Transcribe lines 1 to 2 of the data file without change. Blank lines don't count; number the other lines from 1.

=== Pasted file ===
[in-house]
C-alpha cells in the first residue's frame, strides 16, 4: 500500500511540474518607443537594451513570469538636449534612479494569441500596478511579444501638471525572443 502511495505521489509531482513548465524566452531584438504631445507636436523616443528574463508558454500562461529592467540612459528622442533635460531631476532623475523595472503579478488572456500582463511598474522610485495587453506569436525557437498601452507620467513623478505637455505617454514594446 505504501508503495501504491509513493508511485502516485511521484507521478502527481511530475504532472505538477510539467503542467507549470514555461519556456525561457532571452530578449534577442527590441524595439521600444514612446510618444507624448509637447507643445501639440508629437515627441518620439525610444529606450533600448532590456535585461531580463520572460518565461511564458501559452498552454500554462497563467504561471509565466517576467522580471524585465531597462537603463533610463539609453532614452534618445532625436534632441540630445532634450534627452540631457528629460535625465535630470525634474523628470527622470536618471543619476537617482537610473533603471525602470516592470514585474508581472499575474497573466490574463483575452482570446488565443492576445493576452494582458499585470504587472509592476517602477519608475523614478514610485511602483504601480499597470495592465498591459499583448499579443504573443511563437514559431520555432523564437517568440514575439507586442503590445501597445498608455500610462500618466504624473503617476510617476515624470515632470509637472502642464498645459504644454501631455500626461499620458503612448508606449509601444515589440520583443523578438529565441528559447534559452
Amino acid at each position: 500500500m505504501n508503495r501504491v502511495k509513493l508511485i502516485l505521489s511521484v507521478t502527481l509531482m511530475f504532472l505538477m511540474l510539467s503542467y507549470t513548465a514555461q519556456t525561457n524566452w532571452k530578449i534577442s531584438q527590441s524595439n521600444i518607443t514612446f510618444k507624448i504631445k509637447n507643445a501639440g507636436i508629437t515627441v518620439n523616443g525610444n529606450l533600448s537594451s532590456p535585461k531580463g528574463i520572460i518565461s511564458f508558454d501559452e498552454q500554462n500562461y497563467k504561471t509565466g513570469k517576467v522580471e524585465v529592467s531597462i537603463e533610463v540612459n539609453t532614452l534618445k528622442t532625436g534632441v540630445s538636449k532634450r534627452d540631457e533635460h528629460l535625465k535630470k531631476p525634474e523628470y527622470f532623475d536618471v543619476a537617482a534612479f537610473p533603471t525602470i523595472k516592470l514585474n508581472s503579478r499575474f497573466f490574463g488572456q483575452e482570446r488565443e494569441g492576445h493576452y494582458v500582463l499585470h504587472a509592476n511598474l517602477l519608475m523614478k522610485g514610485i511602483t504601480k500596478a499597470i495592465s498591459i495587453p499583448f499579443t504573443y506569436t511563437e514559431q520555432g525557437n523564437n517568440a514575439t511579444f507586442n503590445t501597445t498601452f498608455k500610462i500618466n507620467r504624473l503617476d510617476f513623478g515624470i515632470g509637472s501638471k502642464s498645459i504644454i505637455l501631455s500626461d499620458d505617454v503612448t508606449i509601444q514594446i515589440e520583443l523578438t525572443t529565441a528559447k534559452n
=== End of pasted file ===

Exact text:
[in-house]
C-alpha cells in the first residue's frame, strides 16, 4: 500500500511540474518607443537594451513570469538636449534612479494569441500596478511579444501638471525572443 502511495505521489509531482513548465524566452531584438504631445507636436523616443528574463508558454500562461529592467540612459528622442533635460531631476532623475523595472503579478488572456500582463511598474522610485495587453506569436525557437498601452507620467513623478505637455505617454514594446 505504501508503495501504491509513493508511485502516485511521484507521478502527481511530475504532472505538477510539467503542467507549470514555461519556456525561457532571452530578449534577442527590441524595439521600444514612446510618444507624448509637447507643445501639440508629437515627441518620439525610444529606450533600448532590456535585461531580463520572460518565461511564458501559452498552454500554462497563467504561471509565466517576467522580471524585465531597462537603463533610463539609453532614452534618445532625436534632441540630445532634450534627452540631457528629460535625465535630470525634474523628470527622470536618471543619476537617482537610473533603471525602470516592470514585474508581472499575474497573466490574463483575452482570446488565443492576445493576452494582458499585470504587472509592476517602477519608475523614478514610485511602483504601480499597470495592465498591459499583448499579443504573443511563437514559431520555432523564437517568440514575439507586442503590445501597445498608455500610462500618466504624473503617476510617476515624470515632470509637472502642464498645459504644454501631455500626461499620458503612448508606449509601444515589440520583443523578438529565441528559447534559452